Data were collected using data-gathering forms, comprising a demographic characteristics form (including information on age, education, occupation, and economic status), a midwifery characteristics form (including information on gestational age, the number of pregnancies and deliveries, pregnancy requirements, and participation in childbirth preparation classes), and the Mackey Childbirth Satisfaction Rating Scale. The demographic characteristics form was submitted for review to 10 faculty members, whose corrective comments were subsequently applied. The Mackey Childbirth Satisfaction Rating Scale contains 18 questions about satisfaction with delivery rated on a five-point Likert scale, ranging from “very satisfied” (score 5) to “very dissatisfied” (score 1). In total, scores of 1 to 22 denote very dissatisfied, 23 to 45 dissatisfied, 46 to 68 satisfied, and 69 to 90 very satisfied. The Persian version of this scale was confirmed through the content validity method, and its reliability was validated by Moody and others, 4 with an internal consistency of 0.78.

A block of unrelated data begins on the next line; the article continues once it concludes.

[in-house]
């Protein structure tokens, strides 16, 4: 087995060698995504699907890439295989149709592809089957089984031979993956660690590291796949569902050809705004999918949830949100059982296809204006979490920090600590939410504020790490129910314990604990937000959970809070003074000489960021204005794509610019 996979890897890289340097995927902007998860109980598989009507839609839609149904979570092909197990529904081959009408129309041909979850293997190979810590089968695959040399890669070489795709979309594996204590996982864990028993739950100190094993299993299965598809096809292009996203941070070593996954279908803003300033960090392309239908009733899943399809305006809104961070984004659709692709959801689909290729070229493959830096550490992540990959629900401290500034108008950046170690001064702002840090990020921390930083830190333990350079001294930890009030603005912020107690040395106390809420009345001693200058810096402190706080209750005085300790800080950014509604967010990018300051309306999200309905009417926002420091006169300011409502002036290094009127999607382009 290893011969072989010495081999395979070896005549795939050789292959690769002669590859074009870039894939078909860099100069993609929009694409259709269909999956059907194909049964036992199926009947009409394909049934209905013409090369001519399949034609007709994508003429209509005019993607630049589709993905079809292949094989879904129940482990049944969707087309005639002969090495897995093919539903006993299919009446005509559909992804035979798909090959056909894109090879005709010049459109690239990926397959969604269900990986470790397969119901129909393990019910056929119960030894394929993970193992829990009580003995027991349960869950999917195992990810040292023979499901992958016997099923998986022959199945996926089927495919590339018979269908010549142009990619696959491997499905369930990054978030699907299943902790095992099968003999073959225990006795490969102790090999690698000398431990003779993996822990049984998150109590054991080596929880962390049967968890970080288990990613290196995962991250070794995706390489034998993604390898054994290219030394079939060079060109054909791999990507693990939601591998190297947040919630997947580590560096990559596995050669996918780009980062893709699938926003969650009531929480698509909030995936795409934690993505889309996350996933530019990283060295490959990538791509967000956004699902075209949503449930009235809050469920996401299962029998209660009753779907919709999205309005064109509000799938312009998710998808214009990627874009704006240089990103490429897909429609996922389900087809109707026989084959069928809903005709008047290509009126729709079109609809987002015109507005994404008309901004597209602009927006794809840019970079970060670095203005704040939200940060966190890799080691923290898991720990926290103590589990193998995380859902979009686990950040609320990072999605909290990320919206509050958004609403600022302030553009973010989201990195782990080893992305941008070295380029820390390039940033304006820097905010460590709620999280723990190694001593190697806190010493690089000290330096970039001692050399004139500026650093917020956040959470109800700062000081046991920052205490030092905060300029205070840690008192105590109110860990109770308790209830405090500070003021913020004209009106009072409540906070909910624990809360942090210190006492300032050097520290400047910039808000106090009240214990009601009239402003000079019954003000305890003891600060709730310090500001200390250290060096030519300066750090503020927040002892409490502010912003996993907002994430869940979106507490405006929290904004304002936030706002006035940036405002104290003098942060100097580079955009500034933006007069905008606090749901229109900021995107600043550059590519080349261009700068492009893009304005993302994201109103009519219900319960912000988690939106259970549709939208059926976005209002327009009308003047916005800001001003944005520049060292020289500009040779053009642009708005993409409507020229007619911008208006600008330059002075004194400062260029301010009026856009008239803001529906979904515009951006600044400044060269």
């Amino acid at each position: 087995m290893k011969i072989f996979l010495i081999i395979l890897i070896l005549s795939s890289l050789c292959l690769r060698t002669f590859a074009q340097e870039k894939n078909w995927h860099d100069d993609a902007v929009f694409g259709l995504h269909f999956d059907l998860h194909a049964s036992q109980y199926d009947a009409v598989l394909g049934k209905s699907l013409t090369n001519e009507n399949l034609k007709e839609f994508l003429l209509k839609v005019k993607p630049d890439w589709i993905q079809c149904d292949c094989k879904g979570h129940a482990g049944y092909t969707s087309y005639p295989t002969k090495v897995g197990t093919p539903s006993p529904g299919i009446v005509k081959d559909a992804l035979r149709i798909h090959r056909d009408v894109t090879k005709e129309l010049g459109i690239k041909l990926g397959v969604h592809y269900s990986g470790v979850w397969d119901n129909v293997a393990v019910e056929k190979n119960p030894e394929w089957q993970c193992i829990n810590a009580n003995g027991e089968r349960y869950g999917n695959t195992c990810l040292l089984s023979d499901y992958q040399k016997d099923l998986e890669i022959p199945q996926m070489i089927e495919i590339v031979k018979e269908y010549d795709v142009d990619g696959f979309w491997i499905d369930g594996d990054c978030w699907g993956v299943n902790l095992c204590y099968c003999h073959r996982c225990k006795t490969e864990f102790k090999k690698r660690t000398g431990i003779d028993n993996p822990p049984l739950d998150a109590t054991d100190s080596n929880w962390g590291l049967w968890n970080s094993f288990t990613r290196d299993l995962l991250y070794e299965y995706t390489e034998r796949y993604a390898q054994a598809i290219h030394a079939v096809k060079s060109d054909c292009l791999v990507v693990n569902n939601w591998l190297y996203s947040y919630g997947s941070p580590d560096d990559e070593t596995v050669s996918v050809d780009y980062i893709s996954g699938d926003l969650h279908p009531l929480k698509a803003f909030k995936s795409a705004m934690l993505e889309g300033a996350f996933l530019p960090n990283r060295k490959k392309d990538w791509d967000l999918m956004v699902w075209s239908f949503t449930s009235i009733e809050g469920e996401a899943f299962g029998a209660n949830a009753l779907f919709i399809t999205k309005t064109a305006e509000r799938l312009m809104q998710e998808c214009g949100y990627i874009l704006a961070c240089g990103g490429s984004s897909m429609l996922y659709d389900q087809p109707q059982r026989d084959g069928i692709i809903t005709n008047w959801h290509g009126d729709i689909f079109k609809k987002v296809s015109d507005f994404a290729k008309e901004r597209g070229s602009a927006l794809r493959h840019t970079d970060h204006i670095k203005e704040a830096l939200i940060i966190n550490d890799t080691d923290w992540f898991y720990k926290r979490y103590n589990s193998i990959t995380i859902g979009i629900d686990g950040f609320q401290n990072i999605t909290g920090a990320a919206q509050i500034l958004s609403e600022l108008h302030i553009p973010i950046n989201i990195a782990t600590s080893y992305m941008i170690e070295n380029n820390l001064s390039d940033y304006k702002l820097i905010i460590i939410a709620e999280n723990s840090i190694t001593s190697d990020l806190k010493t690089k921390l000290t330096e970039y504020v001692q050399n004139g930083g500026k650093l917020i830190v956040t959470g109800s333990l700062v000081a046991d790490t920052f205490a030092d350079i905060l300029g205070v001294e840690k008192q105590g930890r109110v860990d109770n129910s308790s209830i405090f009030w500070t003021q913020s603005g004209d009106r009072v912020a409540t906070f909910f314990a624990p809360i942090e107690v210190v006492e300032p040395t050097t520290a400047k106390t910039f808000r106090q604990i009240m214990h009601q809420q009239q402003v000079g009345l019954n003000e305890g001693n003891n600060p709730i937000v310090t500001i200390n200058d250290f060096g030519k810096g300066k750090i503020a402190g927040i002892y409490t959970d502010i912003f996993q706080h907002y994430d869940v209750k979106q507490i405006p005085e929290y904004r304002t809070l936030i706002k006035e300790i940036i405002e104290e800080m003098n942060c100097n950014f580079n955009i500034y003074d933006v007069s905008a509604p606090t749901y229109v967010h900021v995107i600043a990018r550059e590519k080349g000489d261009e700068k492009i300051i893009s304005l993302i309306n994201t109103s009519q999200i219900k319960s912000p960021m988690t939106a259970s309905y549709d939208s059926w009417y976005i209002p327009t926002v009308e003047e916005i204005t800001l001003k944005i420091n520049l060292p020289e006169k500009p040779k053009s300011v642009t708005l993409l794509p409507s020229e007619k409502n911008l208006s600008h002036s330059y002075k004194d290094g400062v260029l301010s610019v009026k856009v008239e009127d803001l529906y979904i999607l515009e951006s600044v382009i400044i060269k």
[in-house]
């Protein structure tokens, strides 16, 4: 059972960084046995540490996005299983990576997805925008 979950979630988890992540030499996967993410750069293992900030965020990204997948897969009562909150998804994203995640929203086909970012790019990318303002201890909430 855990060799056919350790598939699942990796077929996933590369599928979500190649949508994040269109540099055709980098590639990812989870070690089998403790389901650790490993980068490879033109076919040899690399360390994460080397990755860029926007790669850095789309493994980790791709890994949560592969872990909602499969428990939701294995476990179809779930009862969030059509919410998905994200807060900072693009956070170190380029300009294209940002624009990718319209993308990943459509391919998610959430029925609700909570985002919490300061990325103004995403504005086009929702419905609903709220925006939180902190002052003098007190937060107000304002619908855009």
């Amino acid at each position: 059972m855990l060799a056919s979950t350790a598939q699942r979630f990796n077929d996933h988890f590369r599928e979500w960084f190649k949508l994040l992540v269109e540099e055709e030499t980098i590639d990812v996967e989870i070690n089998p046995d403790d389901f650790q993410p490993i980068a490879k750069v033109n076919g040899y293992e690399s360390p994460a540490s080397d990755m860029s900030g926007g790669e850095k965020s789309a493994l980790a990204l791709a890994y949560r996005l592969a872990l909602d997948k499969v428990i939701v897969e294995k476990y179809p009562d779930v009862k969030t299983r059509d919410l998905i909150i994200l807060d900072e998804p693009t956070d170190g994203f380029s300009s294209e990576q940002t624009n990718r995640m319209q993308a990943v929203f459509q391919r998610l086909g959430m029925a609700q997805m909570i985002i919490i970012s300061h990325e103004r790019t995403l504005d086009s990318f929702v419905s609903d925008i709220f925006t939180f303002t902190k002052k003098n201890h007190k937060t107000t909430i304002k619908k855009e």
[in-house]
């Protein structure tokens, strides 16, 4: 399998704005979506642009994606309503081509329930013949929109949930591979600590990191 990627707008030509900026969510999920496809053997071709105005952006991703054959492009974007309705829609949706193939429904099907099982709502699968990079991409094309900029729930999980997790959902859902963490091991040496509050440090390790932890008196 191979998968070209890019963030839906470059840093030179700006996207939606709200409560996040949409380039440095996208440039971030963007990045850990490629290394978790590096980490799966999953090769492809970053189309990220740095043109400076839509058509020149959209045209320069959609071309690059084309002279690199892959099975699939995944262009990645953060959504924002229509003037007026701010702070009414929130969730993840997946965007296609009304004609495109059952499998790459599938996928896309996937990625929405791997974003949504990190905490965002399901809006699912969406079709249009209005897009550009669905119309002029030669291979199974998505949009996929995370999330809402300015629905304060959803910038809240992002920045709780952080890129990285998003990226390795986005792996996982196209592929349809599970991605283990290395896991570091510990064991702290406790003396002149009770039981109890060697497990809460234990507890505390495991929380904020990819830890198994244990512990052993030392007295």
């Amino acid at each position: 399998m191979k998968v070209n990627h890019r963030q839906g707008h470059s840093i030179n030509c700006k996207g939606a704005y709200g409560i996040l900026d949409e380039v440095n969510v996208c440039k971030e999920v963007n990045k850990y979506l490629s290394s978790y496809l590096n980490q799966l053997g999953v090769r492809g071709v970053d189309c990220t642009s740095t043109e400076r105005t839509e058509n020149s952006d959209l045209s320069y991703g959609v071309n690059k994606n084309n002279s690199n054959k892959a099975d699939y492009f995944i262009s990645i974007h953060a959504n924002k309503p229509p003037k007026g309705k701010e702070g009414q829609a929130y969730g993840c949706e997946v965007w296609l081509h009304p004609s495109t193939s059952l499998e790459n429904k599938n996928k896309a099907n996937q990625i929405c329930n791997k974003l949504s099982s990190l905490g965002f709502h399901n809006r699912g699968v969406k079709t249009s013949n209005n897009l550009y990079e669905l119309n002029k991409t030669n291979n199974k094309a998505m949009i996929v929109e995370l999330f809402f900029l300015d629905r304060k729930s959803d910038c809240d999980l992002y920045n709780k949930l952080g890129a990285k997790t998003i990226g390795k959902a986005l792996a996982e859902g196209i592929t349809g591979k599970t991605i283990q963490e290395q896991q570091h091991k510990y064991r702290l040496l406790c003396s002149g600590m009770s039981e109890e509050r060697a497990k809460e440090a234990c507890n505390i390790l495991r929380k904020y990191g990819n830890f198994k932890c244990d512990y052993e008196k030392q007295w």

Nonrandom sampling (available) method was employed, and sextet blocks were used to randomly assign the samples to intervention and control groups. First, six possible block states were listed, and each block was assigned a number from one to six, and then, a number between one and six was selected randomly. Afterward, the participants were assigned to the virtual reality group (B), the chewing gum group (C), and the control group (A), based on the block corresponding to the selected number. At the beginning of the study and after the provision of written informed consent by the participants, the demographic and midwifery characteristics forms were completed using hospital files. For the chewing gum group, Orbit Mint gum (sugar-free; Wrigley Company, USA) with a weight of 1 g was used in two stages: at the beginning of the active (dilation of 4–5 cm) and second (dilation of 7–8 cm) phases of parturition. The mothers were asked to run their natural chewing speed for at least 20 minutes. In the virtual reality group, virtual reality goggles were used in two stages: at the beginning of the active (dilation of 4–5 cm) and second (dilation of 7–8 cm) phases of parturition. Each intervention was performed for 20 minutes. In the virtual reality group, a 360° video of natural sceneries such as rivers, shores, waterfalls, and lakes were used. 19 There was no intervention in the control group except for routine care. The labor position for all the mothers was the lithotomy position. In the research process, the researcher recorded the duration of the active phase and the length of the second stage of child delivery in minutes. The Mackey Childbirth Satisfaction Rating Scale form was completed by all three groups after their condition became stable in the postpartum section.